Russia's top prosecutor criticizes mass mobilization, telling Putin to his face that more than 9,000 were illegally sent to fight in Ukraine
Russia's prosecutor general told Putin more than 9,000 mobilized troops were called up illegally.
In a face-to-face meeting, he said their health was why many shouldn't have been sent to fight in Ukraine.
Reports last year said Russia had called up students, elderly people, and those with health issues.
In a sitdown meeting with Russia's president, the country's prosecutor general said that thousands of troops who were mobilized to fight in Ukraine last year were conscripted illegally.
Igor Krasnov told Russian President Vladimir Putin that almost 9,000 reservists were mobilized illegally, according to a transcript of their conversation released by the Kremlin on Tuesday. He said that many of them should not have been sent in the first place because of ill health, and were later returned to Russia.
Krasnov also said there had been issues with paying the troops.
In his conversation with Putin, Krasnov said that the mobilization "revealed a lot of significant problems."
In September, Russia announced a partial mobilization of 300,000 troops, which it said was completed in October. This came after major battlefield setbacks for Russian forces, which had expected a quick victory following the February 2022 invasion of Ukraine.
Putin said in December that 150,000 of those troops had been sent to serve in Ukraine, with the rest still in training in Russia.
The military call up resulted in tens, if not hundreds of thousands of young Russians leaving the country by plane and over its land borders in the weeks that proceeded it.
Putin admitted last September that Russia had made "mistakes" in its mobilization, after reports that students, people without combat experience, the elderly, and those with health issues were among those who had been called up to fight, when only reservists were supposed to have been drafted.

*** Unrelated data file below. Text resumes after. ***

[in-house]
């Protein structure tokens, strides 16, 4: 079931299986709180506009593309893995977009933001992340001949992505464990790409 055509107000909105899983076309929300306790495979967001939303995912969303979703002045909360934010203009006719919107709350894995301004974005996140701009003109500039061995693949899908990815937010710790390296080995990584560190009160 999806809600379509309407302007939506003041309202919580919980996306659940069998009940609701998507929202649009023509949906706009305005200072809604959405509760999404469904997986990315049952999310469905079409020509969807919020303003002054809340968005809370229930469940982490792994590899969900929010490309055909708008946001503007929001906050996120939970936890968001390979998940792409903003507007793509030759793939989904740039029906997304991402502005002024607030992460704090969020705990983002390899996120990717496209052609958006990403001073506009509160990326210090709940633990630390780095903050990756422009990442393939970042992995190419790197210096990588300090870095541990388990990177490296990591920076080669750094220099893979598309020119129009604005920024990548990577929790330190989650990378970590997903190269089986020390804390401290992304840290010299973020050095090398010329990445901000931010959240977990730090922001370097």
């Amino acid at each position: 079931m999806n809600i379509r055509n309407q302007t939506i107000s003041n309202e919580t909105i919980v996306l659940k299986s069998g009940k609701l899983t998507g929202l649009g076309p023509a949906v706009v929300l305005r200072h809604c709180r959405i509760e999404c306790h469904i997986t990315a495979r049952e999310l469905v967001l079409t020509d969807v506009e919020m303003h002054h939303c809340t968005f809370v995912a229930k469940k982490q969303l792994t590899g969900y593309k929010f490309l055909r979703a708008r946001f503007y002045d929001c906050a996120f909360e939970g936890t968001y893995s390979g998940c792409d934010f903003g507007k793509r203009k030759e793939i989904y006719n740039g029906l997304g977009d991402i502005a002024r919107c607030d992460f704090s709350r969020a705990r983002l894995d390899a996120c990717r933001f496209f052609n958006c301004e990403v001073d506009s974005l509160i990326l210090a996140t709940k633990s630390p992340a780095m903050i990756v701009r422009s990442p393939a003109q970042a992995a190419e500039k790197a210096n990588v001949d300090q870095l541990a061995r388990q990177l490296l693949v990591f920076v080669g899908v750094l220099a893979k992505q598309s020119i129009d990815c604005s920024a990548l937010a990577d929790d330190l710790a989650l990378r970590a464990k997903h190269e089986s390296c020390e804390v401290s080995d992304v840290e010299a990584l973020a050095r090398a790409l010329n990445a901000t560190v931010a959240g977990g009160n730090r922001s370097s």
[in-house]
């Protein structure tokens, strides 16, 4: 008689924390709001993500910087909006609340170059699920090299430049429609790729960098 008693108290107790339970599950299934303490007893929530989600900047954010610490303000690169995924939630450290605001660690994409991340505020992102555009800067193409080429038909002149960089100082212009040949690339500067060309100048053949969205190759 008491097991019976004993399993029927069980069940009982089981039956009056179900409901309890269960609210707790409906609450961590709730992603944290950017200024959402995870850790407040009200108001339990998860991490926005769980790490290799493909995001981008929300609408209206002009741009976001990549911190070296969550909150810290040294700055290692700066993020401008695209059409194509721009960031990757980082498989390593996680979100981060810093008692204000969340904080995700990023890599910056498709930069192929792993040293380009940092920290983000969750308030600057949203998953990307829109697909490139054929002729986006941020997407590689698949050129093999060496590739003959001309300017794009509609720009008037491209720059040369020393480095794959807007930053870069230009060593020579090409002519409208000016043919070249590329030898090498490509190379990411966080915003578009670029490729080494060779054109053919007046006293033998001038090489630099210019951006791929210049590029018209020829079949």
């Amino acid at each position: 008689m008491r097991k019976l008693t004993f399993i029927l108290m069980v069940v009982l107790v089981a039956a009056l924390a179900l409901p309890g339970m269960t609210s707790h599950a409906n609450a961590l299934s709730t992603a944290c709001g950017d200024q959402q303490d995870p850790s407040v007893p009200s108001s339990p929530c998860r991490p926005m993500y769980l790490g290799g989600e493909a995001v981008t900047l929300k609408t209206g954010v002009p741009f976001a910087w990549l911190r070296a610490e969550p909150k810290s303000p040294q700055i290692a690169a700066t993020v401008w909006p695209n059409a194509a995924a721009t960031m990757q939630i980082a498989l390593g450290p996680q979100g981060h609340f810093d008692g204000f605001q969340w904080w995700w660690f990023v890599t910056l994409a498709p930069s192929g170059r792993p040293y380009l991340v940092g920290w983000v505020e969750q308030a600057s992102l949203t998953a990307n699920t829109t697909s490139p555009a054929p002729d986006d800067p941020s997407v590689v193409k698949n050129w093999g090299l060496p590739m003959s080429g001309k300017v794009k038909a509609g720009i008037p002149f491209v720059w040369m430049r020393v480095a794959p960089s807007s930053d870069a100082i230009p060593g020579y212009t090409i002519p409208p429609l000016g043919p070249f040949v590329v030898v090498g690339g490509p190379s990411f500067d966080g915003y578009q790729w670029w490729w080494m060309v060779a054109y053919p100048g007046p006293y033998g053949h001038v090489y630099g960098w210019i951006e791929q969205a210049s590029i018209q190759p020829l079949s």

Krasnov told Putin that Russia had been forced to "reconsider approaches to the organization of military registration," and had created databases of available military personnel.
Widespread issues related to Russia's mass mobilization have long been reported, including a lack of training and equipment. Some soldiers were drafted, trained, sent to Ukraine, killed, and returned home in body bags within a month of the announcement — a rapid timeline that would be unheard of in a Western army.
Experts and defectors also say that Russian generals used the troops like cannon fodder.
In the transcript of the conversation released by the Kremlin, Putin praised Krasnov's work, and asked him to keep monitoring the "rights" of mobilized Russians.
This comes as Russia is expected to announce another round of mobilizations, though the numbers are unclear.
Ukraine and its allies say they expect a fresh Russian offensive in the spring, with Ukrainian intelligence warning earlier this month that Russia plans to mobilize 500,000 additional troops.
NATO Secretary-General Jens Stoltenberg said on Monday that Russia is preparing to mobilize more than 200,000 troops, while the UK ministry of defense said in December that Putin had been presented with plans to expand Russia's military by around 30%, to 1.5 million active personnel.
The release of the transcript between Putin and Krasnov is likely an effort by the Kremlin to reduce concerns in Russia that any future mobilizations will be as ill-prepared as the last one.
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